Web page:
BIG BEND NATIONAL PARK, Tx (PRESS RELEASE) – Fossils discovered 35 years ago in the Big Bend National Park have recently been identified as a new dinosaur species, Aquilarhinus palimentus.
This duck-billed dinosaur is known for its aquiline nose and wide mandible, shaped like two trowels laid side by side.
The fossil was originally discovered in the 1980s by Professor Tom Lehman of Texas Tech University. The bones were badly weathered and stuck together so that they could no longer be studied. Investigations in the
1990s revealed two domed nasal ridges, which were believed to be characteristic of the genus Gryposaurus. At that time, the peculiar lower jaw was recognized, but only recently did the researchers find that the specimen was more primitive than Gryposaurus and all other duckbill saurolophid dinosaurs.
"This new animal is one of the more primitive hadrosaurids known and can therefore help us to understand how and why the ornamentation has developed on their heads and where the group originated and from where they migrated ", says senior author Dr. Albert Prieto-Márquez from the Institut Català de Paleontologia Miquel Crusafont, near Barcelona. "Its existence is further evidence of the growing hypothesis that the group began in the southwestern United States."
Dinosaur beaked dinosaurs, also known as hadrosaurids, were the most common herbivorous dinosaurs at the end of the Mesozoic era, and all had a similar-looking muzzle. The front of the jaw meets in a U-shape to support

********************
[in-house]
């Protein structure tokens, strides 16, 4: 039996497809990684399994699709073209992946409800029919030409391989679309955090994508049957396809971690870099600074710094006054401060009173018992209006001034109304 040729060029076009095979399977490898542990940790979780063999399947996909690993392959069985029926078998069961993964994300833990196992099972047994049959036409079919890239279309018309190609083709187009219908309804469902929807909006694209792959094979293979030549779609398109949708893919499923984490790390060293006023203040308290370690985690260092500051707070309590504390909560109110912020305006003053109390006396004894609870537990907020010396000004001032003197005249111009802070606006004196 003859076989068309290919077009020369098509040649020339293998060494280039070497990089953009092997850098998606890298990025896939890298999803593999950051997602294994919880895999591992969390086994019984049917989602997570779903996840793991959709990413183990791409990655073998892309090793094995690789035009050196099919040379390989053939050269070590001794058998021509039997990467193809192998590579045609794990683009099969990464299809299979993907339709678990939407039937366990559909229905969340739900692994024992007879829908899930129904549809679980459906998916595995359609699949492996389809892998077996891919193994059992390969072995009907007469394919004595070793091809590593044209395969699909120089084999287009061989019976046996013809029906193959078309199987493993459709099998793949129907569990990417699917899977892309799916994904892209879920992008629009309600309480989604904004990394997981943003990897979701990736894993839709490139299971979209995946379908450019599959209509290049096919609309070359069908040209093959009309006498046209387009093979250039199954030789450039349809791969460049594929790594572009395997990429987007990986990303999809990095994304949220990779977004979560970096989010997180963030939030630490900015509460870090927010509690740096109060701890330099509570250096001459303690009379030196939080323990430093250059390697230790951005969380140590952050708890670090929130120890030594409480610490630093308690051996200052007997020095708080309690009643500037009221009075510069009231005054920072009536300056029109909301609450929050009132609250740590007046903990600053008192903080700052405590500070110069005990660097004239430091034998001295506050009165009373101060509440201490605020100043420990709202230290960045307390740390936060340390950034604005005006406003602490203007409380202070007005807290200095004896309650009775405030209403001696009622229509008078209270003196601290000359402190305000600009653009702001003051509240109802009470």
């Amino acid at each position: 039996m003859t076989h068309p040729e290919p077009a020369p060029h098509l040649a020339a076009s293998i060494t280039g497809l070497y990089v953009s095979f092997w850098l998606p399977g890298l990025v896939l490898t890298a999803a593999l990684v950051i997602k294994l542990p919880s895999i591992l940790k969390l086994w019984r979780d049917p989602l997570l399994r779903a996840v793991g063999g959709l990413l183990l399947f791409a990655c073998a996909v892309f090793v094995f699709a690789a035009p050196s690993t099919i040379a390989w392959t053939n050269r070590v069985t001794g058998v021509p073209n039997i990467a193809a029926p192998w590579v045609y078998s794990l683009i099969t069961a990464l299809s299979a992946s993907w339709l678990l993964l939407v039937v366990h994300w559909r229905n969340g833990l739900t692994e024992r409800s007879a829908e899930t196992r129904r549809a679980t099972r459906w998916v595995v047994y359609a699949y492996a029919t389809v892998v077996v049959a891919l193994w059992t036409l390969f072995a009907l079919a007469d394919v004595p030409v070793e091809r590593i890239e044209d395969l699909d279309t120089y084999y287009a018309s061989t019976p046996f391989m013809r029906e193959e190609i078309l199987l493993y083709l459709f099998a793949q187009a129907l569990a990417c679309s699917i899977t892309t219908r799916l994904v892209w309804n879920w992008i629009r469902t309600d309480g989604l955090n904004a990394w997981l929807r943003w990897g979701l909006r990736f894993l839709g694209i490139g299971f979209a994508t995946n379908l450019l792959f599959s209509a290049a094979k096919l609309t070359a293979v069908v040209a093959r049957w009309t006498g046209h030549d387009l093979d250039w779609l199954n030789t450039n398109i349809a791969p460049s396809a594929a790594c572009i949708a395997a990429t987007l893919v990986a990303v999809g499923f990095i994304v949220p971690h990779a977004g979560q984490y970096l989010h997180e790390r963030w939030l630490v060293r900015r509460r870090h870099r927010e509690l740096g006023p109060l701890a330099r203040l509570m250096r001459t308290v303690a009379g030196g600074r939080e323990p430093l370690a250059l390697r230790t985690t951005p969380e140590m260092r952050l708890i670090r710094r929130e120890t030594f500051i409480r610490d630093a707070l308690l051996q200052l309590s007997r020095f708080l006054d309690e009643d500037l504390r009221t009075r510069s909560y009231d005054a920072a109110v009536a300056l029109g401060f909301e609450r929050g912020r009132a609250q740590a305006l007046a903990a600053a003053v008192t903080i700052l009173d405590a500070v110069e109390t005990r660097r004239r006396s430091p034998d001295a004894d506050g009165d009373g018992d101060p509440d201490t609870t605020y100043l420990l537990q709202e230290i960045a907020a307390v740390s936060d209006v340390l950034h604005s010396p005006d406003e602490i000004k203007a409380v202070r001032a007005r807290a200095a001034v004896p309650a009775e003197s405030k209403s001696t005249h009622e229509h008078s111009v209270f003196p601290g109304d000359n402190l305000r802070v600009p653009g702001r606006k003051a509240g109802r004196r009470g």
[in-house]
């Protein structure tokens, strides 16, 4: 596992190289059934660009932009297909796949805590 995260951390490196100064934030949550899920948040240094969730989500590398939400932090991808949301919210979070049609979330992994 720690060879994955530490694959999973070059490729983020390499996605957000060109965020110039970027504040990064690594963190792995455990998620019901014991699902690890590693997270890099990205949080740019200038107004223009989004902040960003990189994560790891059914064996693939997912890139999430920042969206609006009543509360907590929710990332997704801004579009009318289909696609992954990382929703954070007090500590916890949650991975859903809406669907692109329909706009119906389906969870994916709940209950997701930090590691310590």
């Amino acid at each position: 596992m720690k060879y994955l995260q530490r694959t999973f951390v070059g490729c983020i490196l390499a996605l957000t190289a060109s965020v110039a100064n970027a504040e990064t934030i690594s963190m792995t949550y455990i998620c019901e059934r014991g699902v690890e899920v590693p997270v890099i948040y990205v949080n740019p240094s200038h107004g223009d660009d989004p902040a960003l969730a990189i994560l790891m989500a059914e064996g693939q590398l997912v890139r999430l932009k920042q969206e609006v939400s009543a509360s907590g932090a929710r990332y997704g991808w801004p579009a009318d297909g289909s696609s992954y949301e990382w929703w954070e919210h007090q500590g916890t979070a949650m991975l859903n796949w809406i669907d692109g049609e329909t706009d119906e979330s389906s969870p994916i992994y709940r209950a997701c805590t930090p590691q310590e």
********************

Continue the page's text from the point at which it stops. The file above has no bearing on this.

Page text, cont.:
a hollow beak that is used to grow plants. The beak of some species is wider than others, but there was no evidence of a significantly different shape (and therefore probably a different feeding style) until Aquilarhinus was discovered. The lower jaws of Aquilarinus meet in a special W-shape and form a broad, flattened ball. About 80 million years ago, this particular dinosaur
would have paddled through loose, moist sediment to scoop loose-rooted aquatic plants from the tidal swamps of an ancient delta that today houses the Chihuahuan Desert.
The Importance of This discovery implies that the jaw and other characteristics of the specimen show that it does not fit the group of duckbilled dinosaurs known as Saurolophidae.
It is more primitive than this group, suggesting that there may be more primitive species than previously recognized. Saurophids had a skull crest and the current specimen also had a bony crest shaped like a humpbacked nose. The discovery of a solid comb outside the group supports the hypothesis that both types of combs are descended from a common ancestor.
These findings have recently been published in the Journal of Systematic Paleontology and are available at http://www.tandfonline. com / 1
The work was carried out with the approval of the Big Bend National Park and the Texas Vertebrate Paleontology Collections at the University of Texas at Austin, where the specimen is located.
ILLUSTRATION OF ICRA ART